Toxic algae has been found at the confluence of the Waimakariri South branch/Otukaikino Stream and the Waimakariri River near the SH1 and Main North Road bridges.
The Community and Public Health team from Canterbury District Health Board has issued a health warning for the potentially toxic blue-green algae (benthic cyanobacteria).
People and animals, particularly dogs, should avoid the area of the Waimakariri River near SH1 and Main North Road bridges until the health warning has been lifted.
Dr Alistair Humphrey, Canterbury Medical Officer of Health, says the algae look like dark brown to black mats and can produce toxins harmful to people and animals.
“Exposure may cause skin rashes, nausea, stomach cramps, tingling and numbness around the mouth and fingertips,” Dr Humphrey says.
“If you experience any of these symptoms, visit your doctor immediately, also let your doctor know if you’ve had contact with dark brown/black algal mats or water in this area.”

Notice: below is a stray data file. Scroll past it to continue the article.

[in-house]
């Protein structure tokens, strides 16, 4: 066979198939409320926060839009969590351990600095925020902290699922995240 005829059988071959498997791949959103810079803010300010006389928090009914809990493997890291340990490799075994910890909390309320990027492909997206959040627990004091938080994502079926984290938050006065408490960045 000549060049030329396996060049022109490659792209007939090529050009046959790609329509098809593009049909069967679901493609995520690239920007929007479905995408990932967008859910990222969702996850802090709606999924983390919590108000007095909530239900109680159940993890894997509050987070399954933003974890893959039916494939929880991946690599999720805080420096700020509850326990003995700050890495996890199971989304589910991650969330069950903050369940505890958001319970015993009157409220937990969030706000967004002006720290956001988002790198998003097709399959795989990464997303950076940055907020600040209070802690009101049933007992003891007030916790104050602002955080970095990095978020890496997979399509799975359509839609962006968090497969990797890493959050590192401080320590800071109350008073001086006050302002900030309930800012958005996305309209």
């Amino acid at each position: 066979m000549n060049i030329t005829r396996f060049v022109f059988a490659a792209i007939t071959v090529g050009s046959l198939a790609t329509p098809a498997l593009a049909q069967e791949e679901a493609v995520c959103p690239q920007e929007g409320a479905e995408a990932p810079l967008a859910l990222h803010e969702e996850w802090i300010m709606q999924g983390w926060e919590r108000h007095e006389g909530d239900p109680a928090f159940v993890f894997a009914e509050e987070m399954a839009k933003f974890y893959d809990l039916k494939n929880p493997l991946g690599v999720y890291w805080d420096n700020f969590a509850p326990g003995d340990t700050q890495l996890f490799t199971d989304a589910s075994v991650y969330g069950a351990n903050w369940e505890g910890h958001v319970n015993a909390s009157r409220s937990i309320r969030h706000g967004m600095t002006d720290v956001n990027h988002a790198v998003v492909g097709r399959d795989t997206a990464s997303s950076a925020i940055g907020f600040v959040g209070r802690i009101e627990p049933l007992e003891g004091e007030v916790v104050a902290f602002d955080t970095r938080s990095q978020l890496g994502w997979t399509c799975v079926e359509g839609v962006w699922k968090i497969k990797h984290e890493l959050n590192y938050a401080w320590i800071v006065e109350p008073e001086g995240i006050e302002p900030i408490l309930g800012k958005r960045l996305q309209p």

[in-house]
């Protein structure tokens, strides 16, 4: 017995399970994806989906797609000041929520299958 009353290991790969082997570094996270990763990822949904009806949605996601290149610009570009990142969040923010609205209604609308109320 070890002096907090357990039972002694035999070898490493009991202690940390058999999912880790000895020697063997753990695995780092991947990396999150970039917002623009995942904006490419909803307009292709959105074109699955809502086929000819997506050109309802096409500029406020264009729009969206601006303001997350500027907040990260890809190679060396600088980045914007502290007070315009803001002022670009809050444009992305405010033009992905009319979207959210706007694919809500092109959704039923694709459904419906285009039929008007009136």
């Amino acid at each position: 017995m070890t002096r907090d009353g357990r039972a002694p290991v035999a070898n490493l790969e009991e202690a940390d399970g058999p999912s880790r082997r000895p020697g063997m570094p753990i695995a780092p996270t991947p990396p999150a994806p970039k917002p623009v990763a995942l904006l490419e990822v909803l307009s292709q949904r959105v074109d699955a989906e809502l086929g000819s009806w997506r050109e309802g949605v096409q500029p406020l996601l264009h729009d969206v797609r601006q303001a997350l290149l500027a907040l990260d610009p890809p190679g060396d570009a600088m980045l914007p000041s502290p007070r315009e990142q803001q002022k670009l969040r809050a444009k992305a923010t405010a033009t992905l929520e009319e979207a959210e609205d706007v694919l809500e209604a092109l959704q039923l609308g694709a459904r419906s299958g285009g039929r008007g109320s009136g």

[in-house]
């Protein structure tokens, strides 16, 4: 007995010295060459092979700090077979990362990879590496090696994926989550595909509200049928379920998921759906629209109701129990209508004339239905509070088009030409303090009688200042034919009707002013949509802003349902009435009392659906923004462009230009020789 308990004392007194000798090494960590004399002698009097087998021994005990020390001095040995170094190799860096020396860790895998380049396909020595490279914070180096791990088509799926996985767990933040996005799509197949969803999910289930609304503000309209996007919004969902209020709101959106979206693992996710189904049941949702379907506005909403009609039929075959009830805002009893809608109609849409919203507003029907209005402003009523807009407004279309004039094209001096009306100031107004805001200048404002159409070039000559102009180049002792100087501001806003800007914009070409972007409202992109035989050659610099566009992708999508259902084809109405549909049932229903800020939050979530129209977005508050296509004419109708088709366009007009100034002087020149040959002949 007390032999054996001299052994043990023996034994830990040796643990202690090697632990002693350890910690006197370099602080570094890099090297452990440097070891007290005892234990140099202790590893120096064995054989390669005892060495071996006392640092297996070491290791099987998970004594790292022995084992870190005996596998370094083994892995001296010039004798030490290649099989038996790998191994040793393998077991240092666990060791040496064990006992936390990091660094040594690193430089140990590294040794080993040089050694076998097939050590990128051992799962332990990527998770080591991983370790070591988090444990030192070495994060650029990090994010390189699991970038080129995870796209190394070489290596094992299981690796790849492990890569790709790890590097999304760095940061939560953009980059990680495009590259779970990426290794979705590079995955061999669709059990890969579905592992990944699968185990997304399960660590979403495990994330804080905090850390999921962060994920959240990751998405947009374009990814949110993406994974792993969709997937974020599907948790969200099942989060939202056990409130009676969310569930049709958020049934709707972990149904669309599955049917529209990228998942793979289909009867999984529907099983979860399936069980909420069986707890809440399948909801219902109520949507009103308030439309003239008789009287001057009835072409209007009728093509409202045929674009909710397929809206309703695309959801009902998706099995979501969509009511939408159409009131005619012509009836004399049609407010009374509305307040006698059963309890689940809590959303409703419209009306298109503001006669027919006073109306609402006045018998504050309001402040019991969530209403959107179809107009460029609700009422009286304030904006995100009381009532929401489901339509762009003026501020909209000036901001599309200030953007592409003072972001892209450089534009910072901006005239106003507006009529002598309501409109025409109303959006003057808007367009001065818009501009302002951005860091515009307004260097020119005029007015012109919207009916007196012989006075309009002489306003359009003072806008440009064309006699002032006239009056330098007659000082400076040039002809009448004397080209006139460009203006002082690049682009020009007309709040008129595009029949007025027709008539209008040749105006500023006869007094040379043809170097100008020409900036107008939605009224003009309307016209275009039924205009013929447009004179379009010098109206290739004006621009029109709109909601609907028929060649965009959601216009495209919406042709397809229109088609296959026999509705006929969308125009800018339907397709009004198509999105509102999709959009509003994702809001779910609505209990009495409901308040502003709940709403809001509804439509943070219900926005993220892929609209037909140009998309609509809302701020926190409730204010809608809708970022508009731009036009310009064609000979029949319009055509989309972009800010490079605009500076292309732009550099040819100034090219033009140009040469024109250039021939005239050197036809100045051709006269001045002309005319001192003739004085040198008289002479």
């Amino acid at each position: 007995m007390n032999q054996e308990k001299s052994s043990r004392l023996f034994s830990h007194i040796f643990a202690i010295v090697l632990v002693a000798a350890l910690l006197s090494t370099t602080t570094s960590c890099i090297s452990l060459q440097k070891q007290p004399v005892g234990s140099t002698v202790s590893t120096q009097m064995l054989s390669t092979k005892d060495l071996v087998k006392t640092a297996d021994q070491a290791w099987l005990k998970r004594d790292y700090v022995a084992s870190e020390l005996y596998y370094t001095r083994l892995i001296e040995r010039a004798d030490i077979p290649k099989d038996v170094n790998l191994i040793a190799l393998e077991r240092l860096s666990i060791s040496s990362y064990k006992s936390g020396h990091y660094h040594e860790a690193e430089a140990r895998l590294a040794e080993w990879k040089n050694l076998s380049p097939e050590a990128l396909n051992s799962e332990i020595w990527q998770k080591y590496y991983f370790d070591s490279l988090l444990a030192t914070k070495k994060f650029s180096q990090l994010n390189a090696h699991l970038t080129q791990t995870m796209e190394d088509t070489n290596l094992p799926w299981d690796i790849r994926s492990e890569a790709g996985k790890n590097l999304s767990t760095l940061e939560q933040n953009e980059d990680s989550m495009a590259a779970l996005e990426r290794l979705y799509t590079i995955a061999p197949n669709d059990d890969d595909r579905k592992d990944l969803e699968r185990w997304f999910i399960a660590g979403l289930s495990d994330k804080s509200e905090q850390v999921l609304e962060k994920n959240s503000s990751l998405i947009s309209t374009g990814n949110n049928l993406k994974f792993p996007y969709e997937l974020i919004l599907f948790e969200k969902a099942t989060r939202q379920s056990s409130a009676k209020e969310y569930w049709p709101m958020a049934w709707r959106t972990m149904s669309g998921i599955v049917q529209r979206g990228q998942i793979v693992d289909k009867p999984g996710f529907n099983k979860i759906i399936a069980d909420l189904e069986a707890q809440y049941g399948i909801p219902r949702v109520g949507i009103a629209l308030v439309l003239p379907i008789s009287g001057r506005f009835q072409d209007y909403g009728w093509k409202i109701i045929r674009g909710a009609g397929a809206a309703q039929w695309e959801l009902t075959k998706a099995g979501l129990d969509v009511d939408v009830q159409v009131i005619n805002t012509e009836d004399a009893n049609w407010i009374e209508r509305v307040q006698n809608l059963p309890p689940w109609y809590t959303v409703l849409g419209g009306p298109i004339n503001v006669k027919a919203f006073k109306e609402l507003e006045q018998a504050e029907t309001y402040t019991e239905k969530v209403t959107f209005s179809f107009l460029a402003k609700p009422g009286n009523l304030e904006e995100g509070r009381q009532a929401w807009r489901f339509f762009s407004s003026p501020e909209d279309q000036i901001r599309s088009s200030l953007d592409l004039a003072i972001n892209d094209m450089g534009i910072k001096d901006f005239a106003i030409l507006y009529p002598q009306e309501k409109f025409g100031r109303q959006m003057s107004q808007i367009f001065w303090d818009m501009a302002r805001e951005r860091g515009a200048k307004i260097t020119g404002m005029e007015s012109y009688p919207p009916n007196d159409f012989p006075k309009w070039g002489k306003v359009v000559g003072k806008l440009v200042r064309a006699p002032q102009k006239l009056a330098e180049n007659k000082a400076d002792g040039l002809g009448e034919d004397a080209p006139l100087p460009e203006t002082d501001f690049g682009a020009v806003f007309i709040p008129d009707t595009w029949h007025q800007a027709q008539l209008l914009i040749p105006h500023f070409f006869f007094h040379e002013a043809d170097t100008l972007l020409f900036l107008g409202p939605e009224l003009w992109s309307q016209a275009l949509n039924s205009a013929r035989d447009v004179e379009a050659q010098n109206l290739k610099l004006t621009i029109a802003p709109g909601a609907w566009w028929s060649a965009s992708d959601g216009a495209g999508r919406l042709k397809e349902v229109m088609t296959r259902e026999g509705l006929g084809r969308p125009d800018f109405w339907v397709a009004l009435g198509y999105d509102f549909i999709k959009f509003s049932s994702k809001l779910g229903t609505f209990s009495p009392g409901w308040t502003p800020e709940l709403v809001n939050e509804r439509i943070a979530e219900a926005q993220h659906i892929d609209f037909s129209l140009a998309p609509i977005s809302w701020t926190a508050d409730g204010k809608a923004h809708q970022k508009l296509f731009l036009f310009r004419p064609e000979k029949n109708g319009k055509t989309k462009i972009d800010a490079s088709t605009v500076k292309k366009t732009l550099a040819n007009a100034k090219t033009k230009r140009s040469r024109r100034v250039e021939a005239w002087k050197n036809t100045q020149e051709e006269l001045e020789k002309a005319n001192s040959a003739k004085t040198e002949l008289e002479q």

No-one should drink the water from the river at any time, because boiling the water from the river does not remove the toxin.
Pets should be taken to a vet immediately if they are showing signs of illness after coming into contact with algal mats.
People and animals should remain out of the waterways until the warnings have been lifted.
Environment Canterbury is monitoring the sites and the public will be advised of any changes in water quality.
Facts about cyanobacteria:
It appears as dark brown/black mats attached to rocks along the riverbed;
The algae occur naturally but can increase rapidly during warmer months;
It often has a strong musty smell and algal toxin concentrations can vary over short periods with changing environmental conditions;
Although high river levels will remove the algal bloom, detached mats can accumulate along the shore and increase the risk of exposure to toxins.
If a health warning is in place avoid contact with the water
Although district or city councils may place warning signs, these may not be seen at the numerous river access points, hence the need for people/ dog-walkers to treat every low-flowing river cautiously.